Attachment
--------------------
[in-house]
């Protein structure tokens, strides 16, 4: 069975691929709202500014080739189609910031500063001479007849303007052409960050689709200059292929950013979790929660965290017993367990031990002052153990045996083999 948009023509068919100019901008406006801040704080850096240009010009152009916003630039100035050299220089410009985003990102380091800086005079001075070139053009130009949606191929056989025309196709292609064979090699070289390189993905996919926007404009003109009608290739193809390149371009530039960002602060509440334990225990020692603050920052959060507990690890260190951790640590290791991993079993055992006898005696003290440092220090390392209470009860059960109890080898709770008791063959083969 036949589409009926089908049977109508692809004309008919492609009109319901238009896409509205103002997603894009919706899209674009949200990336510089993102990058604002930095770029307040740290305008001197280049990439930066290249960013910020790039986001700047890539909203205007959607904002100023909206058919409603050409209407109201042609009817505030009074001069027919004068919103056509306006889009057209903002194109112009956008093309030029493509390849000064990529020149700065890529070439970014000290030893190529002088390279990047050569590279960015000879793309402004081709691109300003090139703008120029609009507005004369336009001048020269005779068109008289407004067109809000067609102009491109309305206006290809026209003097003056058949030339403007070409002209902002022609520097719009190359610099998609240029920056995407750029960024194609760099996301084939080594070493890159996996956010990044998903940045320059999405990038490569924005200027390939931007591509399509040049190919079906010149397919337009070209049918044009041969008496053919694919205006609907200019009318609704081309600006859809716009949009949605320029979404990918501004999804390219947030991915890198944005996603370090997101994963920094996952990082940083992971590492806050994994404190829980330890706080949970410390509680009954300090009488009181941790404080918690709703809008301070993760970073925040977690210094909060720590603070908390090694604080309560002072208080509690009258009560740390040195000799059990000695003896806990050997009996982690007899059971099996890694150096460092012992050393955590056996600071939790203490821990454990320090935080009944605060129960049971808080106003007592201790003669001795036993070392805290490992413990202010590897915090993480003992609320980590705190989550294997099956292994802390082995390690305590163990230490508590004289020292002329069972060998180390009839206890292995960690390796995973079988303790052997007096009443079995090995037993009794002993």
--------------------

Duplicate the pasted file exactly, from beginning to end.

[in-house]
């Protein structure tokens, strides 16, 4: 069975691929709202500014080739189609910031500063001479007849303007052409960050689709200059292929950013979790929660965290017993367990031990002052153990045996083999 948009023509068919100019901008406006801040704080850096240009010009152009916003630039100035050299220089410009985003990102380091800086005079001075070139053009130009949606191929056989025309196709292609064979090699070289390189993905996919926007404009003109009608290739193809390149371009530039960002602060509440334990225990020692603050920052959060507990690890260190951790640590290791991993079993055992006898005696003290440092220090390392209470009860059960109890080898709770008791063959083969 036949589409009926089908049977109508692809004309008919492609009109319901238009896409509205103002997603894009919706899209674009949200990336510089993102990058604002930095770029307040740290305008001197280049990439930066290249960013910020790039986001700047890539909203205007959607904002100023909206058919409603050409209407109201042609009817505030009074001069027919004068919103056509306006889009057209903002194109112009956008093309030029493509390849000064990529020149700065890529070439970014000290030893190529002088390279990047050569590279960015000879793309402004081709691109300003090139703008120029609009507005004369336009001048020269005779068109008289407004067109809000067609102009491109309305206006290809026209003097003056058949030339403007070409002209902002022609520097719009190359610099998609240029920056995407750029960024194609760099996301084939080594070493890159996996956010990044998903940045320059999405990038490569924005200027390939931007591509399509040049190919079906010149397919337009070209049918044009041969008496053919694919205006609907200019009318609704081309600006859809716009949009949605320029979404990918501004999804390219947030991915890198944005996603370090997101994963920094996952990082940083992971590492806050994994404190829980330890706080949970410390509680009954300090009488009181941790404080918690709703809008301070993760970073925040977690210094909060720590603070908390090694604080309560002072208080509690009258009560740390040195000799059990000695003896806990050997009996982690007899059971099996890694150096460092012992050393955590056996600071939790203490821990454990320090935080009944605060129960049971808080106003007592201790003669001795036993070392805290490992413990202010590897915090993480003992609320980590705190989550294997099956292994802390082995390690305590163990230490508590004289020292002329069972060998180390009839206890292995960690390796995973079988303790052997007096009443079995090995037993009794002993």